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’50 Shades’ of sexual harassment

On Behalf of | Feb 19, 2013 | Firm News, Sexual Harassment

It seems like everyone is talking about “50 Shades of Grey.” The erotic romance, which started as an e-Book and gained a huge word-of-mouth following in California and across the nation, is now the best selling paperback of all time. There is even a movie in the works. With such a huge following, it was perhaps inevitable that the book would become a popular topic of discussion at the proverbial water cooler. However, is it appropriate to have workplace discussions about a book that some have dubbed “mommy porn”? Could such discussions lead to claims of sexual harassment? Many employers today are struggling with these questions.

Sexual harassment is a type of sex discrimination that is prohibited by both federal law and the laws of California. Unlawful sexual harassment includes conduct of a sexual nature that unreasonably interferes with an employee’s ability to do his or her job or that creates an offensive or hostile working environment. The bottom line is that some people may be extremely uncomfortable to hear their co-workers talking about the sexually explicit content and themes of “50 Shades of Grey.” If the discussions are unwelcome and pervasive, they may give rise to a claim of sexual harassment.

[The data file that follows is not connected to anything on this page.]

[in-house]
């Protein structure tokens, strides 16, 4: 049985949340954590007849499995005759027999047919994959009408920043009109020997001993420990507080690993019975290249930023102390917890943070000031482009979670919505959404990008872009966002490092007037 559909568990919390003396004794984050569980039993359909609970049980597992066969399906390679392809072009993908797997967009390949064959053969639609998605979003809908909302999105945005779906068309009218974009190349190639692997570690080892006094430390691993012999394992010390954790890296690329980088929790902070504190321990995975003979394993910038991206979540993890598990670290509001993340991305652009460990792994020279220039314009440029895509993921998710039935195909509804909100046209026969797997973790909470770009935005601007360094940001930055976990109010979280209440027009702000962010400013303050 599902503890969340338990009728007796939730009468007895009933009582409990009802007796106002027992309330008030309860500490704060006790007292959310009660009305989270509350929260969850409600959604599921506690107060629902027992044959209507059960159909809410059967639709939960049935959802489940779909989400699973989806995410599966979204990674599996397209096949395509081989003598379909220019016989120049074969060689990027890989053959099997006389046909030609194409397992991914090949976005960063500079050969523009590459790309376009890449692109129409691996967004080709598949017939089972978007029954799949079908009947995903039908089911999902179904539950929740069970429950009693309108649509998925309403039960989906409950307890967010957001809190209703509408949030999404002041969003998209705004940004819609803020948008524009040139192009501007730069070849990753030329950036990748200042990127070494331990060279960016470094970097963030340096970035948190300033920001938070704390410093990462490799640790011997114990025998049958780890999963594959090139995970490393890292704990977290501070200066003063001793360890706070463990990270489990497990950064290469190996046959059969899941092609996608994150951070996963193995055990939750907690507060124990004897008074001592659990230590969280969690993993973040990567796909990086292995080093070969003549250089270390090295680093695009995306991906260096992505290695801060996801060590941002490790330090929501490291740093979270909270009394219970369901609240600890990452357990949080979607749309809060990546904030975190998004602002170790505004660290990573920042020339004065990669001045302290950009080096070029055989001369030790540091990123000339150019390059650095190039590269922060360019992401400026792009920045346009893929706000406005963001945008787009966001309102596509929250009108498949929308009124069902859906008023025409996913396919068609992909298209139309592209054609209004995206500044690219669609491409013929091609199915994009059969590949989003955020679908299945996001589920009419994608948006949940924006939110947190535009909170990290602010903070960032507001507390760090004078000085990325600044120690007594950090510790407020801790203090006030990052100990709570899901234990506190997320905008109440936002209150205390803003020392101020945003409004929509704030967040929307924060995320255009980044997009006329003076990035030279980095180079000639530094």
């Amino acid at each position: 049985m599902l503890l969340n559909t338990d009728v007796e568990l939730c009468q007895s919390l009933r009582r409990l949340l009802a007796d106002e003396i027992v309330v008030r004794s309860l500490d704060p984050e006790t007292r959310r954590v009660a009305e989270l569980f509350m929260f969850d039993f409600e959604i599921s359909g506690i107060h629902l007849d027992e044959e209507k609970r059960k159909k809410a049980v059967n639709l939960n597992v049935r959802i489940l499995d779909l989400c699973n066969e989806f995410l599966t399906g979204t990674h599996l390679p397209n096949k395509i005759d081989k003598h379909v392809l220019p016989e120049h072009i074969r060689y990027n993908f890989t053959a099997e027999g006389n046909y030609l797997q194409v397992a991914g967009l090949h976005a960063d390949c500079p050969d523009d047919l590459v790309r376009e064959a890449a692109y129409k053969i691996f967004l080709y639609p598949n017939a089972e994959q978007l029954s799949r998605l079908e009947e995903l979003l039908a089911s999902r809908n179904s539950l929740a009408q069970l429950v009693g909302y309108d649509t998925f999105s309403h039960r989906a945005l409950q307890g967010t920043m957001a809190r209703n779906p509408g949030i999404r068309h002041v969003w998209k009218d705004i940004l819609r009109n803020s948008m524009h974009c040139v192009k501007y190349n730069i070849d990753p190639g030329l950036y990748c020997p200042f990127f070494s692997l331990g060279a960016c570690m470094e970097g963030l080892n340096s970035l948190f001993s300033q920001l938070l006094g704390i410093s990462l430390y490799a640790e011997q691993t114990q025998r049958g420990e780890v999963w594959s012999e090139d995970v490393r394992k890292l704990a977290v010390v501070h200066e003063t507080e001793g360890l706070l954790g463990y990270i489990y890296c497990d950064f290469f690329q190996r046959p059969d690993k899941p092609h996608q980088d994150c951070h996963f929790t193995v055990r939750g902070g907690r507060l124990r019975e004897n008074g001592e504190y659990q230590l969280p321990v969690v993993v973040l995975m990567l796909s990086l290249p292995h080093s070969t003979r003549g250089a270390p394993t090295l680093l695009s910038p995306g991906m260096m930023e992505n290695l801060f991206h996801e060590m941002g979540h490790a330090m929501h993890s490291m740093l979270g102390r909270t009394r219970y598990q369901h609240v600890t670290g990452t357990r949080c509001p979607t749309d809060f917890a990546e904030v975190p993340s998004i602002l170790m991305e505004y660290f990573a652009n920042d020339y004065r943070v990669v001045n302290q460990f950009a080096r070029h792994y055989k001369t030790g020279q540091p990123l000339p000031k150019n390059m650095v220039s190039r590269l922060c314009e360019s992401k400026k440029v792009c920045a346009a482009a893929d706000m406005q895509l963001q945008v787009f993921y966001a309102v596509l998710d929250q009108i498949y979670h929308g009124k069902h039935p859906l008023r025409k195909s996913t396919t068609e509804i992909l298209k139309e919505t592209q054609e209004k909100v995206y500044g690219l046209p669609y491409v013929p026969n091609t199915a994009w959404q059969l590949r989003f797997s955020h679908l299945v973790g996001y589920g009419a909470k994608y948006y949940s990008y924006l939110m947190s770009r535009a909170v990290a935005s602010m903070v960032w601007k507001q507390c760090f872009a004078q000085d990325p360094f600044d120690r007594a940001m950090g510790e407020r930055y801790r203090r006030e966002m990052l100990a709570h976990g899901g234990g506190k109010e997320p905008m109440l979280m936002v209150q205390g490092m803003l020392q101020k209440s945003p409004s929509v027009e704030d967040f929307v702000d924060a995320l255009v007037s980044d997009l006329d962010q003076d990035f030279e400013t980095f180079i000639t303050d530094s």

So, what should an employer do? Banning the book from the work place may be too extreme a measure. After all, the cover of the book itself is not offensive, and if an employee is reading it on a tablet or electronic reader, no one would even know. A spirited discussion of the book over lunch in the employee break room is another story, however. Those overhearing the discussion may find the sexual content unwelcome and offensive.

Employees who are subjected to workplace behavior that makes them feel uncomfortable should speak up. If the employer does not take adequate action to address the concern, an experienced sexual harassment attorney can help pursue a sexual harassment claim.

Source: Forbes, “’50 Shades of Grey’ In The Workplace? Answer’s Not So Black And White,” Todd Wilms, Feb. 12, 2013



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